The Lake District in Northern England is one of the most beautiful parts of the British Isles. I know a certain place in one particularly striking corner of this countryside, surrounded by hills and mountains, valleys, lakes and streams. Set back on the edge of a hill is a bench strategically placed to give the best view across the dale of the imposing peaks that command the head of the valley. Engraved on the bench are the opening words of Psalm 121:
I will lift up my eyes to the hills — from whence comes my help? My help comes from the LORD, Who made heaven and earth. Psalm 121:1-2
Sitting on this bench you can easily imagine those mountain peaks representing your high and holy calling in Christ – so tantalisingly close and yet completely out of reach. To attain those heights you have to leave the comfort of the bench, set out across the valley and begin to slowly make your way to the top. It is an arduous task but a rewarding one. Each step takes you upward and onward. From time to time, you discover convenient resting places where you can pause for reflection and take in the view. You can look back to the valley behind you and see the ground you have covered so far and you can look up towards the mountain peak ahead renewing your determination to make it to the top.
In the past you have caught a glimpse of the mountain top – all that you can be for Jesus. Now you can look back at what you have achieved through his grace and your determined practical action. You have learned how to work through major issues in your life and slowly bring about the changes God wants, yielding your mind, emotions and will to his Spirit at work in you. It has not been easy, and no doubt at times you wondered whether it was all ever going to work. But you persevered by his grace and here you are!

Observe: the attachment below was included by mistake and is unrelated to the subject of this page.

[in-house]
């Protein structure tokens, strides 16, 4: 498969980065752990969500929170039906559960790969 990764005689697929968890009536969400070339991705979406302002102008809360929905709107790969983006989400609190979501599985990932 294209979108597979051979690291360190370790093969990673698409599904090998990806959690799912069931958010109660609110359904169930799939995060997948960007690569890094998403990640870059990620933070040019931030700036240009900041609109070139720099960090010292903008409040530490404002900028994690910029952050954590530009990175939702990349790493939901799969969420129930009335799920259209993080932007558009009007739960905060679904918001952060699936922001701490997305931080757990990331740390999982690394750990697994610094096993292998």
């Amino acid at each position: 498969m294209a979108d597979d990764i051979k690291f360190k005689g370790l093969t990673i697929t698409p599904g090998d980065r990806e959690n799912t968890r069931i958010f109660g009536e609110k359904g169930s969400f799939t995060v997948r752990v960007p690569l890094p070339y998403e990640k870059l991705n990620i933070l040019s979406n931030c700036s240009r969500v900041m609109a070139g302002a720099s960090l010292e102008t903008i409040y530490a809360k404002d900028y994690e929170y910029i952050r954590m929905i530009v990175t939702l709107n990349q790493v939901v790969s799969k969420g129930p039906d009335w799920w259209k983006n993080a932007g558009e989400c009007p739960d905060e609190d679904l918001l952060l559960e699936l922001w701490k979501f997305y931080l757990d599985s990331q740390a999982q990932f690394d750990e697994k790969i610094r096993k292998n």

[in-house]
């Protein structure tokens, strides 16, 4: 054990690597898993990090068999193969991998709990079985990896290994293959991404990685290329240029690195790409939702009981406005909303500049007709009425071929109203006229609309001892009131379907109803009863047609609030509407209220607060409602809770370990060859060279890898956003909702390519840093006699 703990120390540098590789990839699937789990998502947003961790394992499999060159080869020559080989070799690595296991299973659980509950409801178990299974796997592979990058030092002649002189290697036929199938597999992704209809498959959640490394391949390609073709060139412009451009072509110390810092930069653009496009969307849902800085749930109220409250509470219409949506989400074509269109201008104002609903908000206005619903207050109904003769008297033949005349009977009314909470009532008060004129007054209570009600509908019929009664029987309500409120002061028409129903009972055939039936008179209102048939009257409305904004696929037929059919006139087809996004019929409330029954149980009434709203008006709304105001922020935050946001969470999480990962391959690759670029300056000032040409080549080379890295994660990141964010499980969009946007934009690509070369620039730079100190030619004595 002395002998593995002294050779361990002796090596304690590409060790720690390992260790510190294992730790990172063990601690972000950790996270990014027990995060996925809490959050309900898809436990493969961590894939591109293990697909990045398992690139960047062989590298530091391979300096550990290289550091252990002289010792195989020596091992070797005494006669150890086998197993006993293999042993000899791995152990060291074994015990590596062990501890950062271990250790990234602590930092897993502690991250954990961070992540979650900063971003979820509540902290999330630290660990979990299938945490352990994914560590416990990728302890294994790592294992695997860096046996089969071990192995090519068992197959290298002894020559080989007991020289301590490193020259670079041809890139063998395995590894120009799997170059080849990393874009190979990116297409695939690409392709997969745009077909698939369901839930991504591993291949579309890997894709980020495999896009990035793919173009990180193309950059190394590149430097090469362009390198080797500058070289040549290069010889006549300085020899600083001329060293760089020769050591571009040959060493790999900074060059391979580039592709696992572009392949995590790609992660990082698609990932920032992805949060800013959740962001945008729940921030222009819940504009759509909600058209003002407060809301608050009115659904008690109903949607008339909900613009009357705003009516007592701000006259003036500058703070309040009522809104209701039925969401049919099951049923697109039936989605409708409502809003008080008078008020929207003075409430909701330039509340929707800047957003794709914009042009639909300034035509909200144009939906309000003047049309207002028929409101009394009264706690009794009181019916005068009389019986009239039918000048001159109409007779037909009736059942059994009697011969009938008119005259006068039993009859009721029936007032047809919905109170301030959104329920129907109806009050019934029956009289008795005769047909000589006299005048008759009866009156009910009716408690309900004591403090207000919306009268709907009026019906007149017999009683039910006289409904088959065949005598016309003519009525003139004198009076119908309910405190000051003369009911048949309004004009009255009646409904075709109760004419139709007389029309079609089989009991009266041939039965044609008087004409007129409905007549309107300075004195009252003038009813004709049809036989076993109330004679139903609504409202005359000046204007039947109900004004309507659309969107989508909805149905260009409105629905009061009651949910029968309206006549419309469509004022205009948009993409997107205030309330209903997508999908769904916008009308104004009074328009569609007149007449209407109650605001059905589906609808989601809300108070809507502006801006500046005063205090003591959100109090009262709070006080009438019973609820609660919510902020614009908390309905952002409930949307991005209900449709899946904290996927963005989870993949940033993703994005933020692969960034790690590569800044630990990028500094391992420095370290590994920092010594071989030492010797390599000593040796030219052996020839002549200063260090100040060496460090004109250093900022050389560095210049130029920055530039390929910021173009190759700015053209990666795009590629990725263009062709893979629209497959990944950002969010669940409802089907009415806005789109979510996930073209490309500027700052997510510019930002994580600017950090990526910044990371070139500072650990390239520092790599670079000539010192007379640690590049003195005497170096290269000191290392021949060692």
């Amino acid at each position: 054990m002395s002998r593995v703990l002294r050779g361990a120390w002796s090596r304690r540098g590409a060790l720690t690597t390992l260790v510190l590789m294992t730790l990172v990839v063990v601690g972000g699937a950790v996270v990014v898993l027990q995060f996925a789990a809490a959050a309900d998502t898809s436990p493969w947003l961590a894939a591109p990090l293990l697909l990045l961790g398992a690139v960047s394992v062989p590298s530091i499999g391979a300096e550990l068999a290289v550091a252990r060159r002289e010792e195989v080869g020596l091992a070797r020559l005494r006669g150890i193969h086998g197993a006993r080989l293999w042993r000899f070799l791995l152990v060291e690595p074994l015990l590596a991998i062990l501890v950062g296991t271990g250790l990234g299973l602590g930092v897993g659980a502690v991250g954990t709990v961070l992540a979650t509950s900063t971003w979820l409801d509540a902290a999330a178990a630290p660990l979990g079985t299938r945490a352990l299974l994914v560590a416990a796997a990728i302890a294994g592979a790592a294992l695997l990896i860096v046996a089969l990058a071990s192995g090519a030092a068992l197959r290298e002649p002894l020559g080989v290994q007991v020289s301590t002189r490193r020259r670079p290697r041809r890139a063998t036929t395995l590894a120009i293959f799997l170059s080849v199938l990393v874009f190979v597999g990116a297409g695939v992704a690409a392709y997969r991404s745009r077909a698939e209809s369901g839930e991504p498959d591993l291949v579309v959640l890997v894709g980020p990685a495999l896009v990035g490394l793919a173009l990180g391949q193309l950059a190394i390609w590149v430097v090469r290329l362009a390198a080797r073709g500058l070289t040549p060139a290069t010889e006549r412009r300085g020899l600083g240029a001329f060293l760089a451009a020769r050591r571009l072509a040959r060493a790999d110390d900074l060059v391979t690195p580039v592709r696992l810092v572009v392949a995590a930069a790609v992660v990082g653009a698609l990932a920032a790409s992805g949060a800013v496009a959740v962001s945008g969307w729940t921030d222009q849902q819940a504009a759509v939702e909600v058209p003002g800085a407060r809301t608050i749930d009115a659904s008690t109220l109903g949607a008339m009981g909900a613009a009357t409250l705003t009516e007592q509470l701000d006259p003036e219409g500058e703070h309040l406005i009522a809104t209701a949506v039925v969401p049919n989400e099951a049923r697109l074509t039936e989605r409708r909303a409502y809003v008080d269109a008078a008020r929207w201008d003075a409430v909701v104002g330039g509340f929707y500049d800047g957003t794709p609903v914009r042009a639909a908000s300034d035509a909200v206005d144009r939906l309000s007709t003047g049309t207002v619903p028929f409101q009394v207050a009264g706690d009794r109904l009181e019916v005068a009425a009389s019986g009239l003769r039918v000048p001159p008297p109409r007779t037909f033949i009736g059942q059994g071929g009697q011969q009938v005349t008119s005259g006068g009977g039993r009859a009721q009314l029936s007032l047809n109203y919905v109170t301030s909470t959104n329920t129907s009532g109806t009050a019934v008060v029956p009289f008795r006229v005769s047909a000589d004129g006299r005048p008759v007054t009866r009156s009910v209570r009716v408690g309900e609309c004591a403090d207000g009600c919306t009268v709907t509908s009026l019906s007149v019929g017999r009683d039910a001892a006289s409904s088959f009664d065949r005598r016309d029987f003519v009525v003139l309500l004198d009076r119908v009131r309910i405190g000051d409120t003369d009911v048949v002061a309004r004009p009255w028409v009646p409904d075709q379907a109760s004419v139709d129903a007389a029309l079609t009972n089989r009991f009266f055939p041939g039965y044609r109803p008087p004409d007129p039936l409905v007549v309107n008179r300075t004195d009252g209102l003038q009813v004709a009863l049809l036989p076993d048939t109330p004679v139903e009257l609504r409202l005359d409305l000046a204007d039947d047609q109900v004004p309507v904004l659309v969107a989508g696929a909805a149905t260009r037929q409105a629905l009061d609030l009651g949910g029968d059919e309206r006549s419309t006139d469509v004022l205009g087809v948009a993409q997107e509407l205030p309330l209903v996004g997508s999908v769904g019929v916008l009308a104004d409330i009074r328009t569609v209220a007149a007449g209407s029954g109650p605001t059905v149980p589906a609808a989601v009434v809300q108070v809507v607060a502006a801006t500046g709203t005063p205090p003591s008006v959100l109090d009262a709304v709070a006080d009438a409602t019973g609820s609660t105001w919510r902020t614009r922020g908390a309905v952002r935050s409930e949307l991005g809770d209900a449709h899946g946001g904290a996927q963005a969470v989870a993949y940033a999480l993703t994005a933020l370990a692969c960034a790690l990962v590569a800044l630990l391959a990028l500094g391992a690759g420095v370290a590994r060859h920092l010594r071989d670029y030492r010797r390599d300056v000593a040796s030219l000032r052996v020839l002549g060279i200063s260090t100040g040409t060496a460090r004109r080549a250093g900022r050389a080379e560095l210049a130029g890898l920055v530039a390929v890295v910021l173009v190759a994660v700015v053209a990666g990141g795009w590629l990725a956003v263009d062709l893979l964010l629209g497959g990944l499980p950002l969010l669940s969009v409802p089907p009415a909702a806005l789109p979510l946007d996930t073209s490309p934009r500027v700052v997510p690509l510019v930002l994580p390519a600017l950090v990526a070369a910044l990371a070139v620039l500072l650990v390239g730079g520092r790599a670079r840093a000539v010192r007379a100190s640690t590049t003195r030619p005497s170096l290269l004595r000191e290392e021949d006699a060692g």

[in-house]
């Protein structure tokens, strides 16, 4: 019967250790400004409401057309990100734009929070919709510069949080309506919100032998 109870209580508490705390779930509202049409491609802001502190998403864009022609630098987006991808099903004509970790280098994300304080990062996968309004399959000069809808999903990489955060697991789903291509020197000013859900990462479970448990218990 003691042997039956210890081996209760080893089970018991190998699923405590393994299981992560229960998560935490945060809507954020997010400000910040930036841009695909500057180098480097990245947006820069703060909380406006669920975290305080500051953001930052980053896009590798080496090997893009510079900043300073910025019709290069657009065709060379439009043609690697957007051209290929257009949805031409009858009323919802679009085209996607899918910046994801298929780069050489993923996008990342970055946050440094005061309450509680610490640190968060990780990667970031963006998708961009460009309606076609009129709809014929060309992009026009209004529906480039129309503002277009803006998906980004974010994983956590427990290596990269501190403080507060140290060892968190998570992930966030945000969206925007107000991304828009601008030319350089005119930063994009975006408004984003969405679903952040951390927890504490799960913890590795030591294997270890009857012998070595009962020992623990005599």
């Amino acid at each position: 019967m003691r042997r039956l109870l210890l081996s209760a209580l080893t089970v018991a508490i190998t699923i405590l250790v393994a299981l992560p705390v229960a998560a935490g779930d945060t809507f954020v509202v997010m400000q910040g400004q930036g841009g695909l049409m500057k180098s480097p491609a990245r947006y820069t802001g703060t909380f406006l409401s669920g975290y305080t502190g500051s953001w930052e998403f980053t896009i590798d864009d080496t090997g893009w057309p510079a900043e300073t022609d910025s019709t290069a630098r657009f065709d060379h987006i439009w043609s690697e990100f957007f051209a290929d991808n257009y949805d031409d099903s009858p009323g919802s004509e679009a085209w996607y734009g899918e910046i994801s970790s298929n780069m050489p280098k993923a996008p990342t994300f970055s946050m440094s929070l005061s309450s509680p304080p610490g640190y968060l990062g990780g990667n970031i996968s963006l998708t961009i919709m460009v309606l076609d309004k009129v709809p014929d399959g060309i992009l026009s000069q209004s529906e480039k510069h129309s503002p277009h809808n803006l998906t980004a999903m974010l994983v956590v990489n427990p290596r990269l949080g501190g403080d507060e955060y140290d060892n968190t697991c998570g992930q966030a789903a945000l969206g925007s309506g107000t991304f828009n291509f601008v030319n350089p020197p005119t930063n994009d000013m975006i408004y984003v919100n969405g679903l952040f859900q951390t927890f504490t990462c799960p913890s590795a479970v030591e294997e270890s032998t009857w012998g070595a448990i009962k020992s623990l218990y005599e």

Let me offer some words of encouragement for you – no matter how fierce the battle appears or how impossible the journey seems, the Lord is with you to help you and to strengthen you. He will never leave you nor forsake you. If you persevere you will succeed, you will attain to your high and heavenly calling. Remember, “I can do all things through Christ who gives me strength” (Philippians 4:6). Your help truly comes from the Lord, the Maker of heaven and earth.
Your ever-watchful keeper
The verses following those engraved on the bench on the valley’s edge I spoke of earlier remind you that you are not alone – he who has saved you, is the one who also keeps you, ever watchful over your every step, not to condemn you or criticise you but to lift you up and help you take the next step.
He will not allow your foot to be moved; he who keeps you will not slumber. Behold, He who keeps Israel shall neither slumber nor sleep. Psalm 121:3-4
This is confirmed by those encouraging words found in Jude’s open letter to believers.
Now to Him who is able to keep you from stumbling, and to present you faultless before the presence of His glory with exceeding joy… Jude 24
Facing your trials
The saying goes, “When the going gets tough, the tough get going.” I would like to add, “When the going gets tougher, the tougher keep on going!” Perseverance, inspired by the Holy Spirit’s work in your heart, no matter what the difficulties, the setbacks and the obstacles in your way will always bring the reward.
James encourages us to stay the course in the midst of tiresome trials and temptations. Blessed is the man who endures temptation; for when he has been approved, he will receive the crown of life which the Lord has promised to those who love Him. James 1:12-13